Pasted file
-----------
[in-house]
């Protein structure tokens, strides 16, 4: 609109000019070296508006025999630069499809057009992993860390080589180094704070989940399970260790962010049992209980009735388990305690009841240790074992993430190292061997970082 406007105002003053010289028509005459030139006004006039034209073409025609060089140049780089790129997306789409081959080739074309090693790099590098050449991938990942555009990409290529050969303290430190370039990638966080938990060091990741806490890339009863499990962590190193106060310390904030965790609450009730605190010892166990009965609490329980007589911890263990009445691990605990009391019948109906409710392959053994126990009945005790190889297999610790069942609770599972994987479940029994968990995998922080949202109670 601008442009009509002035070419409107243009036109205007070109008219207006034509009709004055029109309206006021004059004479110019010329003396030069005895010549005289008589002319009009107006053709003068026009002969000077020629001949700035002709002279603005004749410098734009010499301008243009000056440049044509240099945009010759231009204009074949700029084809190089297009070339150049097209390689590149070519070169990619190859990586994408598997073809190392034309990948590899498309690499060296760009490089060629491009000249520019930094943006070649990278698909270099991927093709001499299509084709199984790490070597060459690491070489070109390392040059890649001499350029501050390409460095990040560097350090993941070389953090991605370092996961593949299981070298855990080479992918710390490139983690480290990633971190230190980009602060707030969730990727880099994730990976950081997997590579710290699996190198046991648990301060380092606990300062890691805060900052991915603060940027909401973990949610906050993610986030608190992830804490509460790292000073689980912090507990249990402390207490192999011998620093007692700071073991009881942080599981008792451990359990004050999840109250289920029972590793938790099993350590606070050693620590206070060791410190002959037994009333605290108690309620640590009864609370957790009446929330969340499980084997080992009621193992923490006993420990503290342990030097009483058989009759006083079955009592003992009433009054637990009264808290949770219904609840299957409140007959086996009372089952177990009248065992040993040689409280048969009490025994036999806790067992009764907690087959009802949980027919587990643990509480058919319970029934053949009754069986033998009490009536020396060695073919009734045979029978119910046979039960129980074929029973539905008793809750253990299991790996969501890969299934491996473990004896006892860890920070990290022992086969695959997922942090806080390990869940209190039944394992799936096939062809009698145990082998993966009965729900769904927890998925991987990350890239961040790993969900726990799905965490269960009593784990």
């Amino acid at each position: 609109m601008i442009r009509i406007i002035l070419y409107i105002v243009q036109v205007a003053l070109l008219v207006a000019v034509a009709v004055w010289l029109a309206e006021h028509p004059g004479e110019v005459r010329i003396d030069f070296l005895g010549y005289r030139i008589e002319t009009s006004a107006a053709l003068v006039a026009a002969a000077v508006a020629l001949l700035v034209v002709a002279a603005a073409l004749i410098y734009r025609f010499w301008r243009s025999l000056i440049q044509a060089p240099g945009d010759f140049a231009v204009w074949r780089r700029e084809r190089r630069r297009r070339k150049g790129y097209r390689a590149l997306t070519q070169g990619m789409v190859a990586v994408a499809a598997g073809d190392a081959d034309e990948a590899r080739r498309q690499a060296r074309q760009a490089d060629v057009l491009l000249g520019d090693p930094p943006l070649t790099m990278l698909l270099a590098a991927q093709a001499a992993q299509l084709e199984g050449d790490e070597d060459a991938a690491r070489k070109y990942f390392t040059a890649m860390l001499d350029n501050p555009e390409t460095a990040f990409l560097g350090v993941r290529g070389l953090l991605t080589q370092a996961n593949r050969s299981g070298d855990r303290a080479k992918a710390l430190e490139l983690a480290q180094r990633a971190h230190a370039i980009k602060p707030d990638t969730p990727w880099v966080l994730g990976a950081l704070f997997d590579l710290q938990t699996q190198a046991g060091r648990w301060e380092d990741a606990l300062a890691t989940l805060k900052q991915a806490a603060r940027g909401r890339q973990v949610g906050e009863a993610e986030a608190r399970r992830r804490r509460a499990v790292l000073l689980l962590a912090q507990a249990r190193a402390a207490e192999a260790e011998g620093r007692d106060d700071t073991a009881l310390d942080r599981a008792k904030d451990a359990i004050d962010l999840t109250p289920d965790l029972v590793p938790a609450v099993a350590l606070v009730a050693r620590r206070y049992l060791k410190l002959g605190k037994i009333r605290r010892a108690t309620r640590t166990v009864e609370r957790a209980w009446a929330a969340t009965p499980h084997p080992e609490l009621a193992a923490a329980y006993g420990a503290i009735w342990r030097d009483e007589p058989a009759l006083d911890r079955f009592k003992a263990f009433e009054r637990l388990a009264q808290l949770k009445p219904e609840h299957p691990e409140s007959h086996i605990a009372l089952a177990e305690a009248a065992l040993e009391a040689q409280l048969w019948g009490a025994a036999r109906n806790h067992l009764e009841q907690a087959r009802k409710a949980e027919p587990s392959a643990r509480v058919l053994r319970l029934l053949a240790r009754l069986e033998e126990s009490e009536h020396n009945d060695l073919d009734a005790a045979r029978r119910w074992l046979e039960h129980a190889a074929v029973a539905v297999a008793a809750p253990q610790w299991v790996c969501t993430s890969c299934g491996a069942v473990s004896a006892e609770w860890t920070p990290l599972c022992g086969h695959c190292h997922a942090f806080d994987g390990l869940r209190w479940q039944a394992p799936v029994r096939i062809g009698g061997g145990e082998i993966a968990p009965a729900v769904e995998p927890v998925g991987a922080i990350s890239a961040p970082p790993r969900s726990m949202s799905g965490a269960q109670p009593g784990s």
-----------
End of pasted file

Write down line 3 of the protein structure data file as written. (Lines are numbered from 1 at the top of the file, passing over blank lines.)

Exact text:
């Amino acid at each position: 609109m601008i442009r009509i406007i002035l070419y409107i105002v243009q036109v205007a003053l070109l008219v207006a000019v034509a009709v004055w010289l029109a309206e006021h028509p004059g004479e110019v005459r010329i003396d030069f070296l005895g010549y005289r030139i008589e002319t009009s006004a107006a053709l003068v006039a026009a002969a000077v508006a020629l001949l700035v034209v002709a002279a603005a073409l004749i410098y734009r025609f010499w301008r243009s025999l000056i440049q044509a060089p240099g945009d010759f140049a231009v204009w074949r780089r700029e084809r190089r630069r297009r070339k150049g790129y097209r390689a590149l997306t070519q070169g990619m789409v190859a990586v994408a499809a598997g073809d190392a081959d034309e990948a590899r080739r498309q690499a060296r074309q760009a490089d060629v057009l491009l000249g520019d090693p930094p943006l070649t790099m990278l698909l270099a590098a991927q093709a001499a992993q299509l084709e199984g050449d790490e070597d060459a991938a690491r070489k070109y990942f390392t040059a890649m860390l001499d350029n501050p555009e390409t460095a990040f990409l560097g350090v993941r290529g070389l953090l991605t080589q370092a996961n593949r050969s299981g070298d855990r303290a080479k992918a710390l430190e490139l983690a480290q180094r990633a971190h230190a370039i980009k602060p707030d990638t969730p990727w880099v966080l994730g990976a950081l704070f997997d590579l710290q938990t699996q190198a046991g060091r648990w301060e380092d990741a606990l300062a890691t989940l805060k900052q991915a806490a603060r940027g909401r890339q973990v949610g906050e009863a993610e986030a608190r399970r992830r804490r509460a499990v790292l000073l689980l962590a912090q507990a249990r190193a402390a207490e192999a260790e011998g620093r007692d106060d700071t073991a009881l310390d942080r599981a008792k904030d451990a359990i004050d962010l999840t109250p289920d965790l029972v590793p938790a609450v099993a350590l606070v009730a050693r620590r206070y049992l060791k410190l002959g605190k037994i009333r605290r010892a108690t309620r640590t166990v009864e609370r957790a209980w009446a929330a969340t009965p499980h084997p080992e609490l009621a193992a923490a329980y006993g420990a503290i009735w342990r030097d009483e007589p058989a009759l006083d911890r079955f009592k003992a263990f009433e009054r637990l388990a009264q808290l949770k009445p219904e609840h299957p691990e409140s007959h086996i605990a009372l089952a177990e305690a009248a065992l040993e009391a040689q409280l048969w019948g009490a025994a036999r109906n806790h067992l009764e009841q907690a087959r009802k409710a949980e027919p587990s392959a643990r509480v058919l053994r319970l029934l053949a240790r009754l069986e033998e126990s009490e009536h020396n009945d060695l073919d009734a005790a045979r029978r119910w074992l046979e039960h129980a190889a074929v029973a539905v297999a008793a809750p253990q610790w299991v790996c969501t993430s890969c299934g491996a069942v473990s004896a006892e609770w860890t920070p990290l599972c022992g086969h695959c190292h997922a942090f806080d994987g390990l869940r209190w479940q039944a394992p799936v029994r096939i062809g009698g061997g145990e082998i993966a968990p009965a729900v769904e995998p927890v998925g991987a922080i990350s890239a961040p970082p790993r969900s726990m949202s799905g965490a269960q109670p009593g784990s």